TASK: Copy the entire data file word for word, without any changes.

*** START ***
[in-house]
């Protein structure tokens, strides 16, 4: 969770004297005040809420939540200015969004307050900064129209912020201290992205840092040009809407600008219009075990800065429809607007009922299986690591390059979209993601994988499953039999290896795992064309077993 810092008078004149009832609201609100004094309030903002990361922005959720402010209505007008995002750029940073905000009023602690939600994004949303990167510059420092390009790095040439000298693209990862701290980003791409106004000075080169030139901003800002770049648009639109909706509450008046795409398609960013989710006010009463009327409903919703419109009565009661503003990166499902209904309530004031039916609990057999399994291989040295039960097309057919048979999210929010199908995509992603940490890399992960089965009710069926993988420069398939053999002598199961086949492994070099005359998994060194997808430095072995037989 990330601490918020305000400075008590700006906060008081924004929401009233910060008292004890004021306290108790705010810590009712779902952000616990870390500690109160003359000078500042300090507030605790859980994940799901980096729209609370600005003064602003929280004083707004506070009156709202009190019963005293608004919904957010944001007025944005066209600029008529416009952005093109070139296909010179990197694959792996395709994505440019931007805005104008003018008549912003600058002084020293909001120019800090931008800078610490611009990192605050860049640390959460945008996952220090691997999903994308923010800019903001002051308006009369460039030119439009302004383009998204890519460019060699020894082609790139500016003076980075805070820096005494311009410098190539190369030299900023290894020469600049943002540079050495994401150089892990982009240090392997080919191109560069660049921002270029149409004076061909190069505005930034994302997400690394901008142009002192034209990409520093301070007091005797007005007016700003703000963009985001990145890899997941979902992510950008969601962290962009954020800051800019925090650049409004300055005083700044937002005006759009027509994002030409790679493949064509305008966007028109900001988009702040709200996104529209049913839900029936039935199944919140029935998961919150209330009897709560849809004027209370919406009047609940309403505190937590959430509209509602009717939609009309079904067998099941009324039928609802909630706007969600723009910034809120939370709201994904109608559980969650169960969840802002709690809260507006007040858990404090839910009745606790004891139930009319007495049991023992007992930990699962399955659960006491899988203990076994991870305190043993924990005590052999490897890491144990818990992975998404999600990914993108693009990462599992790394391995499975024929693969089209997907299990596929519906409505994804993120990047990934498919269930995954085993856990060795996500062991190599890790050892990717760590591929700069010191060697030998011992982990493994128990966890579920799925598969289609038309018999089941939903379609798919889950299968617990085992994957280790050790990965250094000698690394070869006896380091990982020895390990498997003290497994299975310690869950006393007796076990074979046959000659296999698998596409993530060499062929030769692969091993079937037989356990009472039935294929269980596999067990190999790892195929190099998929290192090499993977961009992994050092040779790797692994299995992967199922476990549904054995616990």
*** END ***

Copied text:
[in-house]
């Protein structure tokens, strides 16, 4: 969770004297005040809420939540200015969004307050900064129209912020201290992205840092040009809407600008219009075990800065429809607007009922299986690591390059979209993601994988499953039999290896795992064309077993 810092008078004149009832609201609100004094309030903002990361922005959720402010209505007008995002750029940073905000009023602690939600994004949303990167510059420092390009790095040439000298693209990862701290980003791409106004000075080169030139901003800002770049648009639109909706509450008046795409398609960013989710006010009463009327409903919703419109009565009661503003990166499902209904309530004031039916609990057999399994291989040295039960097309057919048979999210929010199908995509992603940490890399992960089965009710069926993988420069398939053999002598199961086949492994070099005359998994060194997808430095072995037989 990330601490918020305000400075008590700006906060008081924004929401009233910060008292004890004021306290108790705010810590009712779902952000616990870390500690109160003359000078500042300090507030605790859980994940799901980096729209609370600005003064602003929280004083707004506070009156709202009190019963005293608004919904957010944001007025944005066209600029008529416009952005093109070139296909010179990197694959792996395709994505440019931007805005104008003018008549912003600058002084020293909001120019800090931008800078610490611009990192605050860049640390959460945008996952220090691997999903994308923010800019903001002051308006009369460039030119439009302004383009998204890519460019060699020894082609790139500016003076980075805070820096005494311009410098190539190369030299900023290894020469600049943002540079050495994401150089892990982009240090392997080919191109560069660049921002270029149409004076061909190069505005930034994302997400690394901008142009002192034209990409520093301070007091005797007005007016700003703000963009985001990145890899997941979902992510950008969601962290962009954020800051800019925090650049409004300055005083700044937002005006759009027509994002030409790679493949064509305008966007028109900001988009702040709200996104529209049913839900029936039935199944919140029935998961919150209330009897709560849809004027209370919406009047609940309403505190937590959430509209509602009717939609009309079904067998099941009324039928609802909630706007969600723009910034809120939370709201994904109608559980969650169960969840802002709690809260507006007040858990404090839910009745606790004891139930009319007495049991023992007992930990699962399955659960006491899988203990076994991870305190043993924990005590052999490897890491144990818990992975998404999600990914993108693009990462599992790394391995499975024929693969089209997907299990596929519906409505994804993120990047990934498919269930995954085993856990060795996500062991190599890790050892990717760590591929700069010191060697030998011992982990493994128990966890579920799925598969289609038309018999089941939903379609798919889950299968617990085992994957280790050790990965250094000698690394070869006896380091990982020895390990498997003290497994299975310690869950006393007796076990074979046959000659296999698998596409993530060499062929030769692969091993079937037989356990009472039935294929269980596999067990190999790892195929190099998929290192090499993977961009992994050092040779790797692994299995992967199922476990549904054995616990």